To readers of local romance and chick lit books, there may be no author whose name is more familiar than Mina V. Esguerra. She has over a dozen books to her name, including her popular young adult trilogy Interim Goddess of Love and the more mature Fairy Tale Fail and That Kind of Guy, which won the Filipino Readers’ Choice Award for Chick Lit in 2012 and 2013 respectively. She’s also contributed short stories to several anthologies, such as the recently released Sola Musica.
Originally published by Summit Media, Mina has successfully transitioned into a hybrid author, which means that she doesn’t just depend on a traditional publisher but publishes her books independently as well. But what makes Mina different from most authors is that she doesn’t stop at simply writing swoon-worthy stories—she also coaches aspiring authors to write and publish their own by giving talks, holding workshops, and posting practical advice on her Wattpad account. As if those weren’t a handful on their own, she heads communications firm Bronze Age Media and cares for her young daughter too. Now that’s a modern Filipina who knows what she wants and makes it happen!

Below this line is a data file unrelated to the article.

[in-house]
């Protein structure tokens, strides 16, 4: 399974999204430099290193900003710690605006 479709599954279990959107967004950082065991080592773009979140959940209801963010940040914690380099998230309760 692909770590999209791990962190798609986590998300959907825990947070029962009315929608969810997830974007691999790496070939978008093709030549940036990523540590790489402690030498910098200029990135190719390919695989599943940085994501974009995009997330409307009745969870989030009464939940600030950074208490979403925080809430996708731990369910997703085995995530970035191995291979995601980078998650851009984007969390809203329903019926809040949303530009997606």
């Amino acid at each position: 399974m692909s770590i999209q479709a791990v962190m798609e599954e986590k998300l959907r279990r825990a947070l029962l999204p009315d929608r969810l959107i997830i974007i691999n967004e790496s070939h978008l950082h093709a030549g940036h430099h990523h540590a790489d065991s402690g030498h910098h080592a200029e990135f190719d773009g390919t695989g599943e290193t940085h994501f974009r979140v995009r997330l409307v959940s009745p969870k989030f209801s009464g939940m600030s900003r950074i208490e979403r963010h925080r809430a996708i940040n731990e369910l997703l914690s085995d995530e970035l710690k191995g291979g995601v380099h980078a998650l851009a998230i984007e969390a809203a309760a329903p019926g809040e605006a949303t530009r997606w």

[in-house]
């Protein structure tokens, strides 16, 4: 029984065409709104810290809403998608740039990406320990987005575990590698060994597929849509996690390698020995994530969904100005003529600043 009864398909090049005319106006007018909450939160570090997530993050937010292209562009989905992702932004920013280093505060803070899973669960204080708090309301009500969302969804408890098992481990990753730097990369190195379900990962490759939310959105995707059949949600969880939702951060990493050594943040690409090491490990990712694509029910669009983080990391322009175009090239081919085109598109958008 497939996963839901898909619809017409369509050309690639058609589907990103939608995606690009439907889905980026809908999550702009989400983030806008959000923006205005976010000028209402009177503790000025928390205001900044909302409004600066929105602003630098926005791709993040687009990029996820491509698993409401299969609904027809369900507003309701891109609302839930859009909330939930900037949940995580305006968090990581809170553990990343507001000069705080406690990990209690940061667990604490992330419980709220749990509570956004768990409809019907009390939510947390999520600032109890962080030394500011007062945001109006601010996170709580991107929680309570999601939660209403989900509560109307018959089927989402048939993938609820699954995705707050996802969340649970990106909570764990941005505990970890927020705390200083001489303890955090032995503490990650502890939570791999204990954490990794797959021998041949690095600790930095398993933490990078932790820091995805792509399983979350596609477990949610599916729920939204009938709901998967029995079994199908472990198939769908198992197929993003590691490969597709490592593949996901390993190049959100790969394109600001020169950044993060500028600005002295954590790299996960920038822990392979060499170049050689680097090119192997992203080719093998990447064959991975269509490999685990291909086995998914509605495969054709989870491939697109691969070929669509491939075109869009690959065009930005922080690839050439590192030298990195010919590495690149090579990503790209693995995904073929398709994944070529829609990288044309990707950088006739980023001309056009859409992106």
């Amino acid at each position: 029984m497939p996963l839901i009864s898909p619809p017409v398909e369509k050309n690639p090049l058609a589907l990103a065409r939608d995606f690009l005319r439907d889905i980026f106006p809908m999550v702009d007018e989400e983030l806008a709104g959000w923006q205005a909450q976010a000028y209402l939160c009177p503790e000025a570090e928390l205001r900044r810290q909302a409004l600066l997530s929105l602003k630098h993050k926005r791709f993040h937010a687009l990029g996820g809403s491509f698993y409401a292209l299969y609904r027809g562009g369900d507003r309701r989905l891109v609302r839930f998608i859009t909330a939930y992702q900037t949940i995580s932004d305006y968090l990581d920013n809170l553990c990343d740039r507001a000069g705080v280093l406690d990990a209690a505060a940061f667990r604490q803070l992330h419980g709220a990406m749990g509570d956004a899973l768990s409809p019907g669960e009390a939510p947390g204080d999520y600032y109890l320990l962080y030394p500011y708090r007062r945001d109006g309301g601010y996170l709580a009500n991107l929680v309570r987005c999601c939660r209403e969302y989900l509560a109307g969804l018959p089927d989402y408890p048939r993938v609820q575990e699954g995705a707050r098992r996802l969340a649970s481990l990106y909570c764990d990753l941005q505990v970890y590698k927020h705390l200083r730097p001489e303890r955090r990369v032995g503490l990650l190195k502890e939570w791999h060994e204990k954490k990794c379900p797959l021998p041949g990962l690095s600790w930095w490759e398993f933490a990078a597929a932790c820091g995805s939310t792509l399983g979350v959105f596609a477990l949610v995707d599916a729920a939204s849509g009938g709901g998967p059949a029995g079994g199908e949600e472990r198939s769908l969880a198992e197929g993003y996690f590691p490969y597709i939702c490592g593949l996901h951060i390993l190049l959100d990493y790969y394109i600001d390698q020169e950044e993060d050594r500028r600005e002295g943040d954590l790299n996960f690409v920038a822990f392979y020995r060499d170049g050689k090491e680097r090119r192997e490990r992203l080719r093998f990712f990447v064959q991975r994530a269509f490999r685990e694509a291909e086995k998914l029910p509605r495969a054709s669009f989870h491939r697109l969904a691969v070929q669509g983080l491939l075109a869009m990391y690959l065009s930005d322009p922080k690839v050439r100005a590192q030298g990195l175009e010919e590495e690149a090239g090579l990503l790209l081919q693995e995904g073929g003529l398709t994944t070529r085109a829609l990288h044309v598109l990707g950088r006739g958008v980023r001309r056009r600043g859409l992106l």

Writing isn’t a career that brings in the big bucks, especially in the Philippines, but Mina believes that if you take a practical approach to it, it can pay off in the long run. In our recent interview with her, she shared her experiences in pursuing a writing career and her strategy for actually generating money from her passion. Read on for her insights, and get the chance to win a copy of her latest book, The Harder We Fall.
ModernFilipina.ph (MF): How did you get your start in writing?
Mina V. Esguerra (MVE): I first tried writing fiction at age eleven. There wasn’t much opportunity to write more of that at the time, so I wrote essays and tried journalism instead. That led to majoring in communications and taking corporate comm jobs after college.
MF: When did you realize that you wanted to pursue it as more than just a hobby? What steps did you take to make that happen?